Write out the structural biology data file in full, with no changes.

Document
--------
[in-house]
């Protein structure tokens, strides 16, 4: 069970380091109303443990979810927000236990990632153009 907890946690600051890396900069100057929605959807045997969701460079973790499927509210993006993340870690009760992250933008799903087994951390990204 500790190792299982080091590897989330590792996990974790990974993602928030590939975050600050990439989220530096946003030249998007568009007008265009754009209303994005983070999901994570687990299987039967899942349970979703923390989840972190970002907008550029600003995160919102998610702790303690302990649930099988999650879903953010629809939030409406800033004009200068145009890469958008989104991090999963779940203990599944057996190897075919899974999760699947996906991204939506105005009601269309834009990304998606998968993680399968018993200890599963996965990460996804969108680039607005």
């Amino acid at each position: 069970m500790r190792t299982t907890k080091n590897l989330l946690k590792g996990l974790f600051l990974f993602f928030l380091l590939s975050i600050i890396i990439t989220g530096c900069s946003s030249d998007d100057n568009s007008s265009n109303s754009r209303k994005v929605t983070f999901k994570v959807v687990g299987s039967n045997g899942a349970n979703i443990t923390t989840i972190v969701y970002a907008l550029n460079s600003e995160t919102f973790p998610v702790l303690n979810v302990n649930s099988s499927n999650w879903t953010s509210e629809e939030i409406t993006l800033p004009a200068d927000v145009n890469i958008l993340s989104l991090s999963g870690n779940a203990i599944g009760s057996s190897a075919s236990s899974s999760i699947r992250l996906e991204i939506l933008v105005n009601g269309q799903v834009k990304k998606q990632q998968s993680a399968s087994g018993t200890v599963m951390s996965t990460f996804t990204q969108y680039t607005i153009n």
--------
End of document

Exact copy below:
[in-house]
């Protein structure tokens, strides 16, 4: 069970380091109303443990979810927000236990990632153009 907890946690600051890396900069100057929605959807045997969701460079973790499927509210993006993340870690009760992250933008799903087994951390990204 500790190792299982080091590897989330590792996990974790990974993602928030590939975050600050990439989220530096946003030249998007568009007008265009754009209303994005983070999901994570687990299987039967899942349970979703923390989840972190970002907008550029600003995160919102998610702790303690302990649930099988999650879903953010629809939030409406800033004009200068145009890469958008989104991090999963779940203990599944057996190897075919899974999760699947996906991204939506105005009601269309834009990304998606998968993680399968018993200890599963996965990460996804969108680039607005």
């Amino acid at each position: 069970m500790r190792t299982t907890k080091n590897l989330l946690k590792g996990l974790f600051l990974f993602f928030l380091l590939s975050i600050i890396i990439t989220g530096c900069s946003s030249d998007d100057n568009s007008s265009n109303s754009r209303k994005v929605t983070f999901k994570v959807v687990g299987s039967n045997g899942a349970n979703i443990t923390t989840i972190v969701y970002a907008l550029n460079s600003e995160t919102f973790p998610v702790l303690n979810v302990n649930s099988s499927n999650w879903t953010s509210e629809e939030i409406t993006l800033p004009a200068d927000v145009n890469i958008l993340s989104l991090s999963g870690n779940a203990i599944g009760s057996s190897a075919s236990s899974s999760i699947r992250l996906e991204i939506l933008v105005n009601g269309q799903v834009k990304k998606q990632q998968s993680a399968s087994g018993t200890v599963m951390s996965t990460f996804t990204q969108y680039t607005i153009n």